Shatzkin goes on to say that in this new world of online book discoverability—as opposed to the old way where people found books in stores—puts publishers on the defensive where they now have to explain how and why they’re still of value to authors. I can think of many: editors, publicists, sales reps, marketing and art departments, and distribution.

Shakespeare & CompanyHowever, the question of physical vs. digital availability is an important one. The future of the bookstore depends heavily on merging the physical showroom with digital technology. Interactive screens where stores maintain their curatorial nature—giving prominent visual space to select titles—but allowing an additional layer for increased selection is something I would like to see. With those screens would come a delivery service where those with ereaders could download books immediate, purchasing them from the store in which they stand. This latter part would be enforced either by blocking competitors’ sites within the store or by the honor code.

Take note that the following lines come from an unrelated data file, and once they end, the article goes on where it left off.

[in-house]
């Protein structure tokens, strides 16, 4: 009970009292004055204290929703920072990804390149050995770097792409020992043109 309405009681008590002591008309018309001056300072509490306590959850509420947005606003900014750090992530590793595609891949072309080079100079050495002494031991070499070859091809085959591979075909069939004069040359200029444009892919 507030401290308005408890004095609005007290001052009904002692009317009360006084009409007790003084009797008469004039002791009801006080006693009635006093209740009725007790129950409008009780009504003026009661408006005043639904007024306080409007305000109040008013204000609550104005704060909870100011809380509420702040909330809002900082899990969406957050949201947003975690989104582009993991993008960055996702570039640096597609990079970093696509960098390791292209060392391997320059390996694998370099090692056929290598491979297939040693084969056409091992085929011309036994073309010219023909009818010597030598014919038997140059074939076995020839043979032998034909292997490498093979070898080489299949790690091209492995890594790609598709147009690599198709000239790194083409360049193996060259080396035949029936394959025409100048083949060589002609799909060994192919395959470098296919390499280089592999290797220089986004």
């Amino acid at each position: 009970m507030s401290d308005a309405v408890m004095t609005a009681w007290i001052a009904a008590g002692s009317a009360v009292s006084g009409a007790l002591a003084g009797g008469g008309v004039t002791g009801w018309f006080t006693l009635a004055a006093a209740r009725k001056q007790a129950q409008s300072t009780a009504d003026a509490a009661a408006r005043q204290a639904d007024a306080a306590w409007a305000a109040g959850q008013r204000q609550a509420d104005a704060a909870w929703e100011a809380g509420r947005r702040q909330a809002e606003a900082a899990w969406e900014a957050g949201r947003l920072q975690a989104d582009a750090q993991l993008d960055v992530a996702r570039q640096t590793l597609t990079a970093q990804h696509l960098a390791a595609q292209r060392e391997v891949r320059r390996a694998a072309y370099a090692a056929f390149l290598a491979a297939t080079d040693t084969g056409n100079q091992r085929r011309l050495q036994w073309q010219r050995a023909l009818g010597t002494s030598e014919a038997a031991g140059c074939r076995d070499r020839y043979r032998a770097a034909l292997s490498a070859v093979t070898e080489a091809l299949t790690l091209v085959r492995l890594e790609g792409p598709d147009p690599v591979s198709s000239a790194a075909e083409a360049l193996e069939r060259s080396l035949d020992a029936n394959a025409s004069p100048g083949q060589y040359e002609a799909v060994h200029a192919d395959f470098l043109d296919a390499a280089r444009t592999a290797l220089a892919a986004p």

A recent episode of the Twist Image podcast addressed online shopping more broadly. Host Mitch Joel spoke with author and “retail futurist” Doug Stephens about the future of retail in our digital world. Stephens explained the impact of pervasive technology on consumer behavior and, in turn, on retail space. Because people can find what they want online he asks what the role of a physical store is now: “Is the job of a retail store still to distribute products? Or is it about distributing brand impressions? Is it about distributing relationships or connections?”